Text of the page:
ObjectBox 4.0 is an on-device vector database allowing Android and Java developers to enhance their apps with local AI capabilities. A vector database facilitates advanced vector data processing and analysis, such as measuring semantic similarities across different document types like images, audio files, and texts. A classic use case would be to enhance a Large Language Model (LLM), or a small language model (like e.g. the Phi-3), with your domain expertise, your proprietary knowledge, and / or your private data. Combining the power of AI models with a specific knowledge base empowers high-quality, perfectly matching results a generic model simply cannot provide. This is called “retrieval-augmented generation” (RAG). Because ObjectBox works on-device, you can now do on-device RAG with data that never leaves the device and therefore stays 100% private. This is your chance to explore this technology on-device.

Vector Search (Similarity Search)

With this release it is possible to create a scalable vector index on floating point vector properties. It’s a very special index that uses an algorithm called HNSW. It’s scalable because it can find relevant data within millions of entries in a matter of milliseconds.

We pick up the example used in our vector search documentation. In short, we use cities with a location vector to perform proximity search. Here is the City entity and how to define a HNSW index on the location:

Vector objects are inserted as usual (the indexing is done automatically behind the scenes):

To perform a nearest neighbor search, use the new nearestNeighbors(queryVector, maxResultCount) query condition and the new “find with scores” query methods (the score is the distance to the query vector). For example, let’s find the 2 closest cities to Madrid:

Vector Embeddings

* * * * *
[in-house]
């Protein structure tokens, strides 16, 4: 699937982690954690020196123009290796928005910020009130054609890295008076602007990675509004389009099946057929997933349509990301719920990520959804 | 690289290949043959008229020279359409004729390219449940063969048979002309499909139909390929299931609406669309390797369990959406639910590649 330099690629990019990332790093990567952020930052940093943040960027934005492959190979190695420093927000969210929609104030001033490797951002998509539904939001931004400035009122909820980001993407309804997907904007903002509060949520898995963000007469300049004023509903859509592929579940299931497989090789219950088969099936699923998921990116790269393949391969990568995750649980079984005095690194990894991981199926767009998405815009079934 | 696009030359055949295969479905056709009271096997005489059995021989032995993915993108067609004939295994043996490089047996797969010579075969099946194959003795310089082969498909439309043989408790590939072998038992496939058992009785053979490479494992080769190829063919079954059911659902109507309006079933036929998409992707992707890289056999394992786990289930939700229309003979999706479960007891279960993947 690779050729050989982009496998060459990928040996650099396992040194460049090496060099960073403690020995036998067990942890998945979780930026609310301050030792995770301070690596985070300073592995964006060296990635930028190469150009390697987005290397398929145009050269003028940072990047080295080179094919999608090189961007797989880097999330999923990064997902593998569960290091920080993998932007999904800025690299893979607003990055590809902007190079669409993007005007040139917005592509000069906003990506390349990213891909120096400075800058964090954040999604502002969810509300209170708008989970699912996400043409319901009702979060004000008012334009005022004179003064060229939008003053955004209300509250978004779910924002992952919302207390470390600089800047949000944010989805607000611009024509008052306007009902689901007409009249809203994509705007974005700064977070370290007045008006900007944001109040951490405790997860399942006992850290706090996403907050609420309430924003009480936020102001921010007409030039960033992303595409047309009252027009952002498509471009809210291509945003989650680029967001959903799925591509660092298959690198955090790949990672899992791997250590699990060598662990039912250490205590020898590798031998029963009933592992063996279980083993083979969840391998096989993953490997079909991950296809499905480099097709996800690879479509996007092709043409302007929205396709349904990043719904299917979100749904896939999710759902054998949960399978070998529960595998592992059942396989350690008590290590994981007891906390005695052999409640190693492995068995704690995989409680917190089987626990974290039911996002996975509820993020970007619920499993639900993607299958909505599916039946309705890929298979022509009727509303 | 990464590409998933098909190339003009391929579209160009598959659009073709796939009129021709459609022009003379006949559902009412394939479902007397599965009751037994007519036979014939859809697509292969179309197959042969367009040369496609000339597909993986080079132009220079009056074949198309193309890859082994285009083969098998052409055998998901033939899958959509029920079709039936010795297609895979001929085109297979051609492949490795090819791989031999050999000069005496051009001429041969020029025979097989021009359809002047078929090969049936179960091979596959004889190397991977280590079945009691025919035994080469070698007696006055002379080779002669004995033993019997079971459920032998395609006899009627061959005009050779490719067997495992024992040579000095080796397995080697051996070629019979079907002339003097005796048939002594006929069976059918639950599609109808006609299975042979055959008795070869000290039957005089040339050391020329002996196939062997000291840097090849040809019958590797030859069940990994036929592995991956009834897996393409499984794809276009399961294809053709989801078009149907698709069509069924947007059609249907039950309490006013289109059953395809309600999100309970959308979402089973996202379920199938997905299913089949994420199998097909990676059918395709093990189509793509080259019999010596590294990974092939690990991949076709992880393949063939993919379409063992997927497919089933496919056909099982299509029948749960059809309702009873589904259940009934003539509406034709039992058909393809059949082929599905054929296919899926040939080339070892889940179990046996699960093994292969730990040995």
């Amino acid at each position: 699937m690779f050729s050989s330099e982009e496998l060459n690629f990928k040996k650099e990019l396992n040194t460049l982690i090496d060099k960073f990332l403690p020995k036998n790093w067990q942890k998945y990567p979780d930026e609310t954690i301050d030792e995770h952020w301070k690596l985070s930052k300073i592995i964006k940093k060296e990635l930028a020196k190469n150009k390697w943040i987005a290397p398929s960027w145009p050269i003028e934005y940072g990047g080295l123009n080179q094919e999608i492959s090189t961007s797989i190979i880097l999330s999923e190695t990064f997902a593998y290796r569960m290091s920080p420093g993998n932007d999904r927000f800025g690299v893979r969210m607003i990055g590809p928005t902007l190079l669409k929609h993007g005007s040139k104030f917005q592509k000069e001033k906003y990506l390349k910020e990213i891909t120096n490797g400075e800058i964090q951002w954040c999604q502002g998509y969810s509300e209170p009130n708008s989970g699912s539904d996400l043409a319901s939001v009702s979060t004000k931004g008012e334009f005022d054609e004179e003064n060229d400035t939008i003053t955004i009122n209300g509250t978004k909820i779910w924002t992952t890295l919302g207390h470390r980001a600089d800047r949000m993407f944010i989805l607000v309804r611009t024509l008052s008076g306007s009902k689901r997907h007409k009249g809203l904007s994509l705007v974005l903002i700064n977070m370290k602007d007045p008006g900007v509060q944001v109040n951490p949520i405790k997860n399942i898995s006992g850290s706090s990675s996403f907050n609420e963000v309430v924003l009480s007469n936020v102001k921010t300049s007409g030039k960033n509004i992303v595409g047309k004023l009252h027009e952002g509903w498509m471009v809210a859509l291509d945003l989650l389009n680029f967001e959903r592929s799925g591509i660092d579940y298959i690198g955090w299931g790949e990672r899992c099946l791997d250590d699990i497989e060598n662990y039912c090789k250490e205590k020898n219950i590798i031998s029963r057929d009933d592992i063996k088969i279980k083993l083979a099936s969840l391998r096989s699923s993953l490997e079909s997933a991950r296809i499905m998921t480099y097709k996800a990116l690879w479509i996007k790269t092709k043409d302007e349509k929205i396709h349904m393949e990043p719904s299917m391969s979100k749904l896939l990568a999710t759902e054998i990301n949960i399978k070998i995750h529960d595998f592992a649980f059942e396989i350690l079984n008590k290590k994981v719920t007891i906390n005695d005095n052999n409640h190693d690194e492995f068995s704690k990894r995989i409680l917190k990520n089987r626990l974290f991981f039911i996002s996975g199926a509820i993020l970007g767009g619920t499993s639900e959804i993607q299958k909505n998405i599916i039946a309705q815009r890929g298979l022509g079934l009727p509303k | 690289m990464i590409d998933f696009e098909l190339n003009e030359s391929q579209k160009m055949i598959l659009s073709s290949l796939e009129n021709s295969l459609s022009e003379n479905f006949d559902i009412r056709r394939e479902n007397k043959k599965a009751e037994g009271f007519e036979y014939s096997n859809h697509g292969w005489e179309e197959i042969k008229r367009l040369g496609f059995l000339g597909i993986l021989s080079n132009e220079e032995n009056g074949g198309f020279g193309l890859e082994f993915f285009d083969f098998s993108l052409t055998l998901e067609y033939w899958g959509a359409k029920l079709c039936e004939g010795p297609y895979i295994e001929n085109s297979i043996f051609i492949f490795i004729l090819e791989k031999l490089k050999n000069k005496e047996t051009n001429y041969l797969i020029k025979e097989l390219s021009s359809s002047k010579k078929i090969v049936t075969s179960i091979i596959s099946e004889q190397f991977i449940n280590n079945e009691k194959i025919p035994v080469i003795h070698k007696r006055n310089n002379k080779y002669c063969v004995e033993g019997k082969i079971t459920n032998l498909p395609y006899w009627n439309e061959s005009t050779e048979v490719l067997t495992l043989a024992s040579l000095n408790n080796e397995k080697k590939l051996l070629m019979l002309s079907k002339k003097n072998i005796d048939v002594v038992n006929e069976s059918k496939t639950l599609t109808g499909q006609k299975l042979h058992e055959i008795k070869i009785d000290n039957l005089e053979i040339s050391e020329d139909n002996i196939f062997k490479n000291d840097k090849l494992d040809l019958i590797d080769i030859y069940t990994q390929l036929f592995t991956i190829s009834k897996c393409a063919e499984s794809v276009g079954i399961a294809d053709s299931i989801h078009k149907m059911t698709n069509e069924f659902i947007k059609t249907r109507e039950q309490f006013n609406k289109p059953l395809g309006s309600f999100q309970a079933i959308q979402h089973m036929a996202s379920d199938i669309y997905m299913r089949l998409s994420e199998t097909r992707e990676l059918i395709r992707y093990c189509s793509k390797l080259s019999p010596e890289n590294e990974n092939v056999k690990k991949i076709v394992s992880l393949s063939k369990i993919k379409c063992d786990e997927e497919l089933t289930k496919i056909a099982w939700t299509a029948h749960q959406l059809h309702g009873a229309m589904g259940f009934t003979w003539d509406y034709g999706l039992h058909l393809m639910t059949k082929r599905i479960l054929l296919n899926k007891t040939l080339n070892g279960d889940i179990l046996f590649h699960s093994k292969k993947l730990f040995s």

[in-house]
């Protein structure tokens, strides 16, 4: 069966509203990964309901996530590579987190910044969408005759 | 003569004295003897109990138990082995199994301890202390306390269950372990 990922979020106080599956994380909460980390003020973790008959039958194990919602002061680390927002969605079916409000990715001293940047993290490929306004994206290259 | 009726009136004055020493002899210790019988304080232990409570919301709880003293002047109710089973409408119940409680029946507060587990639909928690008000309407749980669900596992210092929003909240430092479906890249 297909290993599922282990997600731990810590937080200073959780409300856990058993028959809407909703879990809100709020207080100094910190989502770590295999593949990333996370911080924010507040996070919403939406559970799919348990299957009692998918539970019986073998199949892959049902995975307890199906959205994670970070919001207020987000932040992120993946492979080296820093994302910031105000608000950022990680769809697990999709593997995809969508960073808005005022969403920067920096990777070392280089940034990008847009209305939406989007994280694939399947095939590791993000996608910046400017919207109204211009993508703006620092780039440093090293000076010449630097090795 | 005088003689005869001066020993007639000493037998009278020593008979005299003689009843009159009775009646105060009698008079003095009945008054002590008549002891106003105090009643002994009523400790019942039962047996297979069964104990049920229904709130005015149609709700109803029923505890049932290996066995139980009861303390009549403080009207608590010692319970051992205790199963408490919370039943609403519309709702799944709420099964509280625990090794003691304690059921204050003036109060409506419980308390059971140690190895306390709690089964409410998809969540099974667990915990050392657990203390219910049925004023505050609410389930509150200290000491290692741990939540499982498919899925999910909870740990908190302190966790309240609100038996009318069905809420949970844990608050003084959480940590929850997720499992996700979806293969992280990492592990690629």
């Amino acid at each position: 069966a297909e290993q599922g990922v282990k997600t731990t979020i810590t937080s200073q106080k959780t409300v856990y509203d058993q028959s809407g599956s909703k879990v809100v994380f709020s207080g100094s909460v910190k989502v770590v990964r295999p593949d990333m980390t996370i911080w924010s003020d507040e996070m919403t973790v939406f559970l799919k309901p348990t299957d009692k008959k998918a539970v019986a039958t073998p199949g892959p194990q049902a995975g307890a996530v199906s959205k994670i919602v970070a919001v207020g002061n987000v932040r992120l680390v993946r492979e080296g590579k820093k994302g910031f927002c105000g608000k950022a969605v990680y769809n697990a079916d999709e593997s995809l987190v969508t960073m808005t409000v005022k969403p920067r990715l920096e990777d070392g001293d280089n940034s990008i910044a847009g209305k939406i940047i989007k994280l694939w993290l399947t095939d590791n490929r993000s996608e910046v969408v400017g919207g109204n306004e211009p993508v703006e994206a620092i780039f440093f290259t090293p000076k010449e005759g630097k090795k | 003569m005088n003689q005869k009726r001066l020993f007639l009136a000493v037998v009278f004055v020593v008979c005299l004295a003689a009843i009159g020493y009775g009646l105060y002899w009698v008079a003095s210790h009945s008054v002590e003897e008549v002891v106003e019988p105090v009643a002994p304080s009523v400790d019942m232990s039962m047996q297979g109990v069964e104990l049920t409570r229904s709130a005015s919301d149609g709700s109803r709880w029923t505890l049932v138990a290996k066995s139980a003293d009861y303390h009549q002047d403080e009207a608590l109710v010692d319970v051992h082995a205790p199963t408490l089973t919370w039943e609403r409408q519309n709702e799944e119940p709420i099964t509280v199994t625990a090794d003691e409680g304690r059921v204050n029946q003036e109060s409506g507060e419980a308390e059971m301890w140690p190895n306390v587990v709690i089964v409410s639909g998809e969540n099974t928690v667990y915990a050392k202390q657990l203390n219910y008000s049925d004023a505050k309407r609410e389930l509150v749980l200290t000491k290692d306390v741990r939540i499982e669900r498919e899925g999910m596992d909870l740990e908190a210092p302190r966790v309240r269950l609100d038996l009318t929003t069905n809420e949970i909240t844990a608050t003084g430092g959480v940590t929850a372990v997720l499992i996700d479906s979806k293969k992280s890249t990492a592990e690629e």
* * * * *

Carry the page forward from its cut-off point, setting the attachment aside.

In the cities example above, the vectors were straight forward: they represent latitude and longitude. Maybe you already have vector data as part of your data. But often, you don’t. So where do you get the vector emebeddings of texts, images, video, audio files from?

For most AI applications, vectors are created by a embedding model. There are plenty of embedding models to choose from, but first you have to decide if it should run in the cloud or locally. Online embeddings are the easier way to get started and great for first testing; you can set up an account at your favorite AI provider and create embeddings online (only).

Depending on how much you care about privacy, you can also run embedding models locally and create your embeddings on your own device. There are a couple of choices for desktop / server hardware, e.g. check these on-device embedding models. For Android, MediaPipe is a good start as it has embedders for text and images.

Updated open source benchmarks 2024 (CRUD)

A new release is also a good occasion to update our open source benchmarks. The Android performance benchmark app provides many more options, but here are the key results:

CRUD is short for the basic operations a database does: create, read, update and delete. It’s an important metric for the general efficiency of a database.

Disclaimer 1: our focus is the “Object” performance (you may find a hint for that in our product name 🙂); so e.g. relational systems may perform a bit better when you directly work with raw columns and rows.

Disclaimer 2: ObjectBox delete performance was cut off at 800k per second to keep the Y axis within reasonable bounds. The actually measured value was 2.5M deletes per second.

Disclaimer 3: there cannot be enough disclaimers on any performance benchmark. It’s a complex topic where details matter. It’s best if you make your own picture for your own use case. We try to give a fair “arena” with our open source benchmarks, so it could be a starting point for you.

Feedback and Outlook: On-device vector search Benchmarks coming soon

We’re still working on a lot of stuff (as always 😉 and with on-device / local vector search being a completely new technology for Android, we need your feedback, creativity and support more than ever. We’ll also soon release benchmarks on the vector search. Follow us on LinkedIn, GitHub, or Twitter to keep up-to-date.